The Thunder has cultivated an expanding history of talented back-up shooting guards, guys who could start on most other teams, but instead serve as the offensive centerpiece of OKC’s second-unit.
James Harden created the role, branded it and eventually outgrew it. Then, Kevin Martin tapped in as a one-year stopgap, filling in admirably before bolting for more minutes and shots in Minnesota.
And now, lanky second-year guard Jeremy Lamb has slid into that all-important slot. But don’t compare Lamb to his predecessors.
He’s less established and, for now, far less feared on the offensive end. Lamb hasn’t put up nearly the points (or shots) that Harden and Martin did in OKC.
But what he lacks in numbers, résumé and reputation, Lamb has recently made up in efficiency and versatility.
Lamb is shooting 47 percent this season. Martin shot 45 percent last year. Harden only eclipsed either of those marks once in his three Thunder seasons (49 percent his final year).
But beyond the shooting metrics, Lamb brings a more diverse package to the table. At 6-foot-5, with a 7-foot wingspan and 38-inch vertical leap, his bouncy athleticism has made him a disruptive defensive pest and plus-rebounder for his position.
In Tuesday’s Oklahoman, Darnell Mayberry wrote about this topic (which you can read here). But I thought I’d add some visual context to the subject. Here’s a breakdown in our latest edition of the Thunder Film Room:
Kevin Durant was the clear star of the Thunder’s recent win in Minnesota, dropping 48 points on a wild array of unguardable shots. But down the stretch, Lamb made as many — if not more — big plays. And a majority of those were on the glass. Check out this trio of videos below, featuring three of his career-high eight rebounds. The first is a crucial help-side board over Kevin Love (who’s a pretty good rebounder in his own right). The second, coming moments later, is a clutch rebound-putback, flying in to give the Thunder the late lead. And the third is an example of both his wild athleticism and reckless willingness to hit the glass. All three came in the game’s final three minutes. And all three were rebounds Kevin Martin wouldn’t even attempt to secure. Lamb has a pair of pogo sticks for legs.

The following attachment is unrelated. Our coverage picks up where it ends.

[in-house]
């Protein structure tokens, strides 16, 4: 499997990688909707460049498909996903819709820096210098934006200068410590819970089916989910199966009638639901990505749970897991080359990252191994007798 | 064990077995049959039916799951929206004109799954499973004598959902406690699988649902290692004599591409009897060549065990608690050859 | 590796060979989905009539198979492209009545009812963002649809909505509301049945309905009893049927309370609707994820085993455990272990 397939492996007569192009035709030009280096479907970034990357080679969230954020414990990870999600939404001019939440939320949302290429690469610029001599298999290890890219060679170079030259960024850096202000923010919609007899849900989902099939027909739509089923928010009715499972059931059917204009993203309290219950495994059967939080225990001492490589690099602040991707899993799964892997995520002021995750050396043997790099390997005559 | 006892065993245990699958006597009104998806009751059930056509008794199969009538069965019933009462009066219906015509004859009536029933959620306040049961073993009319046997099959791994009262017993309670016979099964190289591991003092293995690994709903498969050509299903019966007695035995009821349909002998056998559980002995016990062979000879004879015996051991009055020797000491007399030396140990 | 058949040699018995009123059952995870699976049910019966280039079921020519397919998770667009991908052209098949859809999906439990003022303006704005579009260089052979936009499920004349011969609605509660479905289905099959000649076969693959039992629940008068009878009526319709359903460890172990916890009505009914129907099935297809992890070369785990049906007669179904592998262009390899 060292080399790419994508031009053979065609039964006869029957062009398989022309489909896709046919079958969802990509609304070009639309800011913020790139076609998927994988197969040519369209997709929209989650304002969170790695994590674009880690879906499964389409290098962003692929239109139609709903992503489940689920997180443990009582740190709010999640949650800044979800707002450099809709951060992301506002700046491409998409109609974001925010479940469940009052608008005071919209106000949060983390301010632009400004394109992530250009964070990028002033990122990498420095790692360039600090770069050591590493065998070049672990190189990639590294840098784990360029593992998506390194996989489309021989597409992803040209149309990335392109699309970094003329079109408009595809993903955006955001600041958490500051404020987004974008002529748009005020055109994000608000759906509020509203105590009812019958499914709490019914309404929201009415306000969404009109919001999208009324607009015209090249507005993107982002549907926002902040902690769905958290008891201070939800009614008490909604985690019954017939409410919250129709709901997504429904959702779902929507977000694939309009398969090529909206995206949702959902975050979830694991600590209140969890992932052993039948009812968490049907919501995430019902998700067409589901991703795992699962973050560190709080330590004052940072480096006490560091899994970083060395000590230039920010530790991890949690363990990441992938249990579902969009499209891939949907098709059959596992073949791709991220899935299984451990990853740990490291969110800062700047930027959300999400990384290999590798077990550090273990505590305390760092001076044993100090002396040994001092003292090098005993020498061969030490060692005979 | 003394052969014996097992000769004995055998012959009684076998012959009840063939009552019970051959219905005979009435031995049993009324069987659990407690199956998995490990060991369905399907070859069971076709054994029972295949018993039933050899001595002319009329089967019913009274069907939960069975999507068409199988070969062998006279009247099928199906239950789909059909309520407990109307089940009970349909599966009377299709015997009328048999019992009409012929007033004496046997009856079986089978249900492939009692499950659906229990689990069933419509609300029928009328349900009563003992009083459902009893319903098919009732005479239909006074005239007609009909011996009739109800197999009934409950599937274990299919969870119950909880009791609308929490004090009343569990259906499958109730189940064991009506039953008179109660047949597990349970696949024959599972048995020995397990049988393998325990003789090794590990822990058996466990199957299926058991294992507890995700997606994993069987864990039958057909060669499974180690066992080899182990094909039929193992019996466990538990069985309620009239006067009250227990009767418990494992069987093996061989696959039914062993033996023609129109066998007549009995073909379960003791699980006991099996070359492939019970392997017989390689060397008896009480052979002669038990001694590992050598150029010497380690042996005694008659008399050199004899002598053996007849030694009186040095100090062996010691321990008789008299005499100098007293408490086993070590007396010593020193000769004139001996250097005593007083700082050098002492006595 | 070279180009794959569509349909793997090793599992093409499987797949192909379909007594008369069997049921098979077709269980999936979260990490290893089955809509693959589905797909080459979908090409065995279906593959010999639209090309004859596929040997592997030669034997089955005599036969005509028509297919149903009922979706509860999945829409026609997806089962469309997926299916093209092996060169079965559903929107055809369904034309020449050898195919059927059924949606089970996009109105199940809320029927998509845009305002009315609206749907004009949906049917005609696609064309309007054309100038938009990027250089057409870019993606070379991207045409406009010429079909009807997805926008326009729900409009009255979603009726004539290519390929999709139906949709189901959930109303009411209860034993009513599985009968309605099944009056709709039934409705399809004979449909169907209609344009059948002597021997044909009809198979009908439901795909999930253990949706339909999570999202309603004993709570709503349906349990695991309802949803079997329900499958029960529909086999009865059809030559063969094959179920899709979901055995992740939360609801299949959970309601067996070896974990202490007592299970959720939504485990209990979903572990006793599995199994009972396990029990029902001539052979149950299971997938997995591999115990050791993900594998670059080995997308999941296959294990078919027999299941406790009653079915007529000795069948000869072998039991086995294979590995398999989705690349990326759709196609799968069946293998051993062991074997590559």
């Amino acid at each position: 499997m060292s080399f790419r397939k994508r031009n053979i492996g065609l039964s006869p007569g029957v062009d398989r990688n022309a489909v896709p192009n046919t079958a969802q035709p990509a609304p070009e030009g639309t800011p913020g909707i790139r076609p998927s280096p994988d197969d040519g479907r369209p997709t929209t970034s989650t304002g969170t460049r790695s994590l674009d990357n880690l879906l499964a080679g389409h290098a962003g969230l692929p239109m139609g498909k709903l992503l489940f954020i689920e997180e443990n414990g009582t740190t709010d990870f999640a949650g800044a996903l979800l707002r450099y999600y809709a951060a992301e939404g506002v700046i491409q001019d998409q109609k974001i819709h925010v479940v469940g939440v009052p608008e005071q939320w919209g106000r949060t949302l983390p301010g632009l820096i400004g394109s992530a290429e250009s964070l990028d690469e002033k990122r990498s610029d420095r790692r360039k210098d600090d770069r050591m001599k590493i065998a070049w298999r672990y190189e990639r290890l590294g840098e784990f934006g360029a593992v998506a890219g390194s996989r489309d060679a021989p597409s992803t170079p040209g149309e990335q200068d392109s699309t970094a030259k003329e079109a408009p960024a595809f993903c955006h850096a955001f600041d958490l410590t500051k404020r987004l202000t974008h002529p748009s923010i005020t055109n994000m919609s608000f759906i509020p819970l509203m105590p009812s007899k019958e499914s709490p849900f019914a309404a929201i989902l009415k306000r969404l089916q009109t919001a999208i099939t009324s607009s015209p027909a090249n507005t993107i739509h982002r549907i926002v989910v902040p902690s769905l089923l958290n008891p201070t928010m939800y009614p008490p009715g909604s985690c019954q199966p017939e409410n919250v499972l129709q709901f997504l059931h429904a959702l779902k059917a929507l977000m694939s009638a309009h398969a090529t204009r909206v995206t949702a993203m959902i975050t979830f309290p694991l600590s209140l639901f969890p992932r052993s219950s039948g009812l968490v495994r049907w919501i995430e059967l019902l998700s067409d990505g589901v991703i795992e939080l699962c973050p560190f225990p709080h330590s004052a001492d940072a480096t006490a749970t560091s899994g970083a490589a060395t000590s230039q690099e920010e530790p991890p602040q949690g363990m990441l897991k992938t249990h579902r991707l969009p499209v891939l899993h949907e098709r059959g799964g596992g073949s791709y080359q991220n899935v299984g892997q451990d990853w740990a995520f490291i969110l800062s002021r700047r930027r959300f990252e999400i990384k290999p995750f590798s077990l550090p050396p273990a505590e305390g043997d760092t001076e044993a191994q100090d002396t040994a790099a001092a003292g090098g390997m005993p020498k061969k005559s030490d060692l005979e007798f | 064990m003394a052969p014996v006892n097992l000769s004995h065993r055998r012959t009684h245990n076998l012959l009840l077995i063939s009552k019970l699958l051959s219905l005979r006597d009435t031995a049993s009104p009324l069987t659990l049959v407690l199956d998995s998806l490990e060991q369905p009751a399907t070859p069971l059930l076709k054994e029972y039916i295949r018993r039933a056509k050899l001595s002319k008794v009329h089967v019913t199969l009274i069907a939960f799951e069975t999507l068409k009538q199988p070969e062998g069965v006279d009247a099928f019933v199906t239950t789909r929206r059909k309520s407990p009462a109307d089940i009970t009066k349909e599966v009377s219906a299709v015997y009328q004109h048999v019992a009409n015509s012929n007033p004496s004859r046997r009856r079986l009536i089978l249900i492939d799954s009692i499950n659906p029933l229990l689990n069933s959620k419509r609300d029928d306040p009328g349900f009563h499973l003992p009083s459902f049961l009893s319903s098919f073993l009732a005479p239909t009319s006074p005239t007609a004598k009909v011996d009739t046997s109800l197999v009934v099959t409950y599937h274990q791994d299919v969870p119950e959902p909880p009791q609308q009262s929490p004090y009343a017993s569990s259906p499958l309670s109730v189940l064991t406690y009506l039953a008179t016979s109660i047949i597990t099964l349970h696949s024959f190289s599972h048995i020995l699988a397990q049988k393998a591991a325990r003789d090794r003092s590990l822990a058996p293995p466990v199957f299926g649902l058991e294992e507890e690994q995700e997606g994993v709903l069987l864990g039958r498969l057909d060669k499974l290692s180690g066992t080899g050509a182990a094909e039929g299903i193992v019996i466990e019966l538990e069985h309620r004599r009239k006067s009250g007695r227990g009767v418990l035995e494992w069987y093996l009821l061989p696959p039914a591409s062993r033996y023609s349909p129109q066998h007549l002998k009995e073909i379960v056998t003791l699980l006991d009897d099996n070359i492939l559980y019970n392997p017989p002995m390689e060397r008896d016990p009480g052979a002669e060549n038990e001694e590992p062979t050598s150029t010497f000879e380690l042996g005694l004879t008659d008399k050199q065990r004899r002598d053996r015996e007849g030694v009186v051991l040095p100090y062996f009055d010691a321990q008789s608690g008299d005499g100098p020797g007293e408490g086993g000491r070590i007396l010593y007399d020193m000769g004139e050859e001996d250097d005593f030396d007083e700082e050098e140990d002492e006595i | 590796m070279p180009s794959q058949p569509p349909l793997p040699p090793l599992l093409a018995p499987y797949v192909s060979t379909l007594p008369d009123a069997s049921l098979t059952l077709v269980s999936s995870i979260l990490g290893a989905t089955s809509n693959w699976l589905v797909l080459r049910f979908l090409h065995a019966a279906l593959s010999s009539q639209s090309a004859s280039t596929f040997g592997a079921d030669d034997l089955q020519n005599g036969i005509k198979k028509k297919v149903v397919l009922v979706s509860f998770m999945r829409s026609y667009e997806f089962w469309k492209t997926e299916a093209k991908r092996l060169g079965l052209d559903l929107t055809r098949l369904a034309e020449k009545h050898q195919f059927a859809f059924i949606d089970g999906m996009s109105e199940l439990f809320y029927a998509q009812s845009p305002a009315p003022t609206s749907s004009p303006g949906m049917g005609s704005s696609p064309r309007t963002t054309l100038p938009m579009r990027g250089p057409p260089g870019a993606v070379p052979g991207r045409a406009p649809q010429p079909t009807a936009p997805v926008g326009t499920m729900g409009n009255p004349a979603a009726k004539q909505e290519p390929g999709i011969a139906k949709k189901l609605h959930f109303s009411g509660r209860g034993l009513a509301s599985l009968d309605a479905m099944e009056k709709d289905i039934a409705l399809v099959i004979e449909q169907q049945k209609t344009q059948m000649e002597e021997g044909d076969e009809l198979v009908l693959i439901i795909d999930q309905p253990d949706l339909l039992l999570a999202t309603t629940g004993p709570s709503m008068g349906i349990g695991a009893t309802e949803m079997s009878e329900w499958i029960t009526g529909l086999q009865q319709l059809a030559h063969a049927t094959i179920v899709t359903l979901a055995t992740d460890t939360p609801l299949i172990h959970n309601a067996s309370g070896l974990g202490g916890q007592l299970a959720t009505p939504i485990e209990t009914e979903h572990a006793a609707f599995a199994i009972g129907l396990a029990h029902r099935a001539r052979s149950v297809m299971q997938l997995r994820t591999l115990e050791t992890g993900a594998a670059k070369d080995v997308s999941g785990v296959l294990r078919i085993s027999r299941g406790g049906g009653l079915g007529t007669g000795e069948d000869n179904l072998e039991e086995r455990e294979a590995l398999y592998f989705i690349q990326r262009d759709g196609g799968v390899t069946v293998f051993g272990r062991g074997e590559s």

Down in Houston, James Harden has been getting killed for his defense. And entering the season, that was a legit concern with Jeremy Lamb. But he’s proven more than capable on that end. There are still times when a bigger guard exploits him, posting up that wiry 185-pound frame. But overall, he’s been solid on the ball (shown in the first video below) and instinctive off of it. He jumps passing lanes, regularly strips ballhandlers and contributes an occasional blocked shot (Lamb has 12 blocks this year, Martin has 10 combined the past two years).
Before the season, in a casual conversation about Jeremy Lamb, Sam Presti told me: “You’re going to be surprised at how well he passes the ball”. About a month in, there wasn’t much evidence to back that up. But Russell Westbrook’s latest surgery changed that. It bumped Reggie Jackson to the starting lineup and altered Scott Brooks’ rotation. Suddenly, Lamb was in the game a large chunk of the time with a second-unit that features Derek Fisher at point guard. And at this stage of Fish’s career…well………he’s not a point guard. So Lamb has been left to serve as the primary playmaker. And he’s looked great doing it, highlighted by his career-high six assists against Boston on Sunday. Check some of them out:
After the game on Sunday, Kendrick Perkins was asked about Lamb’s recent play. Perk’s response: “He made some plays today that I thought showed signs of greatness…I think he’s going to be very special in this league.” At this point, it remains a bit premature to project greatness for Lamb. But the early signs are certainly encouraging. With each added opportunity, he continues to peel back new and appealing layers to his expanding game. For Thunder fans, that has to be exciting.